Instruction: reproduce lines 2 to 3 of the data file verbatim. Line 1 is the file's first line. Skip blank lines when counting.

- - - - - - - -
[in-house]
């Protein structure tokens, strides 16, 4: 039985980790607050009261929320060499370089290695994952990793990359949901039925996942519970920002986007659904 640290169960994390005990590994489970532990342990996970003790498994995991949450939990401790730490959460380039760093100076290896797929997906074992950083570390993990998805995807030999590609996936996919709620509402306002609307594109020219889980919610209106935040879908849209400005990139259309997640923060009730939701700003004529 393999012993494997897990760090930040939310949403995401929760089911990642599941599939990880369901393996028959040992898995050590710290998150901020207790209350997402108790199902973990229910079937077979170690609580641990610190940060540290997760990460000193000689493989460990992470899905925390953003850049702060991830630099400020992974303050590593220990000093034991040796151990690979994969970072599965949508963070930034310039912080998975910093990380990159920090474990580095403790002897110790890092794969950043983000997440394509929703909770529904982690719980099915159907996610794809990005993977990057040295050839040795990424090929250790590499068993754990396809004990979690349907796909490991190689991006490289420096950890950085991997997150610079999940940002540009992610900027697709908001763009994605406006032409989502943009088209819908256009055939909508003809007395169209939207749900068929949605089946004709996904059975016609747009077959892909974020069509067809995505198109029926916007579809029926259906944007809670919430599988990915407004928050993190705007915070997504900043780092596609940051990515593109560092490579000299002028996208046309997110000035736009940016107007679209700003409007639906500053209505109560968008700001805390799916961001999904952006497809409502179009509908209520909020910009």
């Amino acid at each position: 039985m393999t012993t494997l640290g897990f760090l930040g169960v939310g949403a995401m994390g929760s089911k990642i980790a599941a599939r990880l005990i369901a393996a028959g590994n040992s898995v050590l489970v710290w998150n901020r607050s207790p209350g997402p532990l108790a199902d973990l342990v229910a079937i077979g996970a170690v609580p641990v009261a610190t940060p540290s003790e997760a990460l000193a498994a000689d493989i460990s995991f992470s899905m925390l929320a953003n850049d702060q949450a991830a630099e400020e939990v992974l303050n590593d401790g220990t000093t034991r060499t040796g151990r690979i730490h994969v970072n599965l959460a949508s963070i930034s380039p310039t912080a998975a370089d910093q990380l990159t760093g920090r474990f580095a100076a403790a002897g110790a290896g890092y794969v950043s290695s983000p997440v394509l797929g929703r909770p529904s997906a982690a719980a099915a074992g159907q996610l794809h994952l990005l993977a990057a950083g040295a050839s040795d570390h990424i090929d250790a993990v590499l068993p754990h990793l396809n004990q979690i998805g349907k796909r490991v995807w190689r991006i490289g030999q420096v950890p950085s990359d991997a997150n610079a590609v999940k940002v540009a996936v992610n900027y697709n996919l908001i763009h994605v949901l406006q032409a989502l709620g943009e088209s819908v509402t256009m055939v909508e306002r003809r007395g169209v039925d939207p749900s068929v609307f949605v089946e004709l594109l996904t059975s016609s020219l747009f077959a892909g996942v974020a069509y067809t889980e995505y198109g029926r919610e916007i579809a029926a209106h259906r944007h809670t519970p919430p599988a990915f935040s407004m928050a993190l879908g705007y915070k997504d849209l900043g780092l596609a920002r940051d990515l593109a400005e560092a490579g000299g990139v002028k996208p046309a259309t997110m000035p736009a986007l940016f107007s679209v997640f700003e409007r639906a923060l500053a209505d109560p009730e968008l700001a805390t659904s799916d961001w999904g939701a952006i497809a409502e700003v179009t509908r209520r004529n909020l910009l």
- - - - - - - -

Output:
């Protein structure tokens, strides 16, 4: 039985980790607050009261929320060499370089290695994952990793990359949901039925996942519970920002986007659904 640290169960994390005990590994489970532990342990996970003790498994995991949450939990401790730490959460380039760093100076290896797929997906074992950083570390993990998805995807030999590609996936996919709620509402306002609307594109020219889980919610209106935040879908849209400005990139259309997640923060009730939701700003004529 393999012993494997897990760090930040939310949403995401929760089911990642599941599939990880369901393996028959040992898995050590710290998150901020207790209350997402108790199902973990229910079937077979170690609580641990610190940060540290997760990460000193000689493989460990992470899905925390953003850049702060991830630099400020992974303050590593220990000093034991040796151990690979994969970072599965949508963070930034310039912080998975910093990380990159920090474990580095403790002897110790890092794969950043983000997440394509929703909770529904982690719980099915159907996610794809990005993977990057040295050839040795990424090929250790590499068993754990396809004990979690349907796909490991190689991006490289420096950890950085991997997150610079999940940002540009992610900027697709908001763009994605406006032409989502943009088209819908256009055939909508003809007395169209939207749900068929949605089946004709996904059975016609747009077959892909974020069509067809995505198109029926916007579809029926259906944007809670919430599988990915407004928050993190705007915070997504900043780092596609940051990515593109560092490579000299002028996208046309997110000035736009940016107007679209700003409007639906500053209505109560968008700001805390799916961001999904952006497809409502179009509908209520909020910009």
């Amino acid at each position: 039985m393999t012993t494997l640290g897990f760090l930040g169960v939310g949403a995401m994390g929760s089911k990642i980790a599941a599939r990880l005990i369901a393996a028959g590994n040992s898995v050590l489970v710290w998150n901020r607050s207790p209350g997402p532990l108790a199902d973990l342990v229910a079937i077979g996970a170690v609580p641990v009261a610190t940060p540290s003790e997760a990460l000193a498994a000689d493989i460990s995991f992470s899905m925390l929320a953003n850049d702060q949450a991830a630099e400020e939990v992974l303050n590593d401790g220990t000093t034991r060499t040796g151990r690979i730490h994969v970072n599965l959460a949508s963070i930034s380039p310039t912080a998975a370089d910093q990380l990159t760093g920090r474990f580095a100076a403790a002897g110790a290896g890092y794969v950043s290695s983000p997440v394509l797929g929703r909770p529904s997906a982690a719980a099915a074992g159907q996610l794809h994952l990005l993977a990057a950083g040295a050839s040795d570390h990424i090929d250790a993990v590499l068993p754990h990793l396809n004990q979690i998805g349907k796909r490991v995807w190689r991006i490289g030999q420096v950890p950085s990359d991997a997150n610079a590609v999940k940002v540009a996936v992610n900027y697709n996919l908001i763009h994605v949901l406006q032409a989502l709620g943009e088209s819908v509402t256009m055939v909508e306002r003809r007395g169209v039925d939207p749900s068929v609307f949605v089946e004709l594109l996904t059975s016609s020219l747009f077959a892909g996942v974020a069509y067809t889980e995505y198109g029926r919610e916007i579809a029926a209106h259906r944007h809670t519970p919430p599988a990915f935040s407004m928050a993190l879908g705007y915070k997504d849209l900043g780092l596609a920002r940051d990515l593109a400005e560092a490579g000299g990139v002028k996208p046309a259309t997110m000035p736009a986007l940016f107007s679209v997640f700003e409007r639906a923060l500053a209505d109560p009730e968008l700001a805390t659904s799916d961001w999904g939701a952006i497809a409502e700003v179009t509908r209520r004529n909020l910009l």